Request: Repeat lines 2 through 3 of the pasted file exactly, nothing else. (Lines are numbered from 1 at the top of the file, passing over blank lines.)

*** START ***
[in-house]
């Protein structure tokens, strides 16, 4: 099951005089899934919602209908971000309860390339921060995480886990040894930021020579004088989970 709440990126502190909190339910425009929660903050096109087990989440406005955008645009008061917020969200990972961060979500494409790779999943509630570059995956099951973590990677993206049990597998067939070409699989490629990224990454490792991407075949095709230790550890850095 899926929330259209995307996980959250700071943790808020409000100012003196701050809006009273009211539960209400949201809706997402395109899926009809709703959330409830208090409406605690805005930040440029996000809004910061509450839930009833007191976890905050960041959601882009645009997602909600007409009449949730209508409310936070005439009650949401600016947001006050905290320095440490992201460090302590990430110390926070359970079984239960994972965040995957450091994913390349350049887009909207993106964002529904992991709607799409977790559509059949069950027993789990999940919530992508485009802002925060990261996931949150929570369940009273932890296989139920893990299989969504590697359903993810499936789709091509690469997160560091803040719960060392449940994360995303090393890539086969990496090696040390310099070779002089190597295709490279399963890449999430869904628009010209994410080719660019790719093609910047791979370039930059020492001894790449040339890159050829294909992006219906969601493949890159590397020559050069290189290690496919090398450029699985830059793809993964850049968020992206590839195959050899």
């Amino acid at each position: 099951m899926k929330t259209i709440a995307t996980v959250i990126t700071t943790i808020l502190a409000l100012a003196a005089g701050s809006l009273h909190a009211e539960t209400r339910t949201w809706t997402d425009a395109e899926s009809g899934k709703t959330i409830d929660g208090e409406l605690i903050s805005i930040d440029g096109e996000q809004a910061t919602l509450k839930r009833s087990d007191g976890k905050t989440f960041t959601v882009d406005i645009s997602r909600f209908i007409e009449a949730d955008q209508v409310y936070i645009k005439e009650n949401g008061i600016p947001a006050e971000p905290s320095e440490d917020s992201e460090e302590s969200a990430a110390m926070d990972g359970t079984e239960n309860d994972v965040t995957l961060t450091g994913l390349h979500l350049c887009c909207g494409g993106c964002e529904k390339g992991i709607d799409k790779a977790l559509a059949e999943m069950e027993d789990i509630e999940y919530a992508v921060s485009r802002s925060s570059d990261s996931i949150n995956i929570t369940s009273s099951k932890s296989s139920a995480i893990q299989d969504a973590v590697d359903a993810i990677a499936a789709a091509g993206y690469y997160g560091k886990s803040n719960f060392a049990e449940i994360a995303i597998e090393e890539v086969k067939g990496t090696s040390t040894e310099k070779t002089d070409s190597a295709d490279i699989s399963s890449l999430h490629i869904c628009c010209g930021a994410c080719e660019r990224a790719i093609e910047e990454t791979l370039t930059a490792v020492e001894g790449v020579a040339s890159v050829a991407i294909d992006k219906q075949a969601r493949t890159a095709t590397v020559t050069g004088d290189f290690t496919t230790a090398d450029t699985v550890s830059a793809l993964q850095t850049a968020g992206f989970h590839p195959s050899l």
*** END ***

């Protein structure tokens, strides 16, 4: 099951005089899934919602209908971000309860390339921060995480886990040894930021020579004088989970 709440990126502190909190339910425009929660903050096109087990989440406005955008645009008061917020969200990972961060979500494409790779999943509630570059995956099951973590990677993206049990597998067939070409699989490629990224990454490792991407075949095709230790550890850095 899926929330259209995307996980959250700071943790808020409000100012003196701050809006009273009211539960209400949201809706997402395109899926009809709703959330409830208090409406605690805005930040440029996000809004910061509450839930009833007191976890905050960041959601882009645009997602909600007409009449949730209508409310936070005439009650949401600016947001006050905290320095440490992201460090302590990430110390926070359970079984239960994972965040995957450091994913390349350049887009909207993106964002529904992991709607799409977790559509059949069950027993789990999940919530992508485009802002925060990261996931949150929570369940009273932890296989139920893990299989969504590697359903993810499936789709091509690469997160560091803040719960060392449940994360995303090393890539086969990496090696040390310099070779002089190597295709490279399963890449999430869904628009010209994410080719660019790719093609910047791979370039930059020492001894790449040339890159050829294909992006219906969601493949890159590397020559050069290189290690496919090398450029699985830059793809993964850049968020992206590839195959050899």
């Amino acid at each position: 099951m899926k929330t259209i709440a995307t996980v959250i990126t700071t943790i808020l502190a409000l100012a003196a005089g701050s809006l009273h909190a009211e539960t209400r339910t949201w809706t997402d425009a395109e899926s009809g899934k709703t959330i409830d929660g208090e409406l605690i903050s805005i930040d440029g096109e996000q809004a910061t919602l509450k839930r009833s087990d007191g976890k905050t989440f960041t959601v882009d406005i645009s997602r909600f209908i007409e009449a949730d955008q209508v409310y936070i645009k005439e009650n949401g008061i600016p947001a006050e971000p905290s320095e440490d917020s992201e460090e302590s969200a990430a110390m926070d990972g359970t079984e239960n309860d994972v965040t995957l961060t450091g994913l390349h979500l350049c887009c909207g494409g993106c964002e529904k390339g992991i709607d799409k790779a977790l559509a059949e999943m069950e027993d789990i509630e999940y919530a992508v921060s485009r802002s925060s570059d990261s996931i949150n995956i929570t369940s009273s099951k932890s296989s139920a995480i893990q299989d969504a973590v590697d359903a993810i990677a499936a789709a091509g993206y690469y997160g560091k886990s803040n719960f060392a049990e449940i994360a995303i597998e090393e890539v086969k067939g990496t090696s040390t040894e310099k070779t002089d070409s190597a295709d490279i699989s399963s890449l999430h490629i869904c628009c010209g930021a994410c080719e660019r990224a790719i093609e910047e990454t791979l370039t930059a490792v020492e001894g790449v020579a040339s890159v050829a991407i294909d992006k219906q075949a969601r493949t890159a095709t590397v020559t050069g004088d290189f290690t496919t230790a090398d450029t699985v550890s830059a793809l993964q850095t850049a968020g992206f989970h590839p195959s050899l």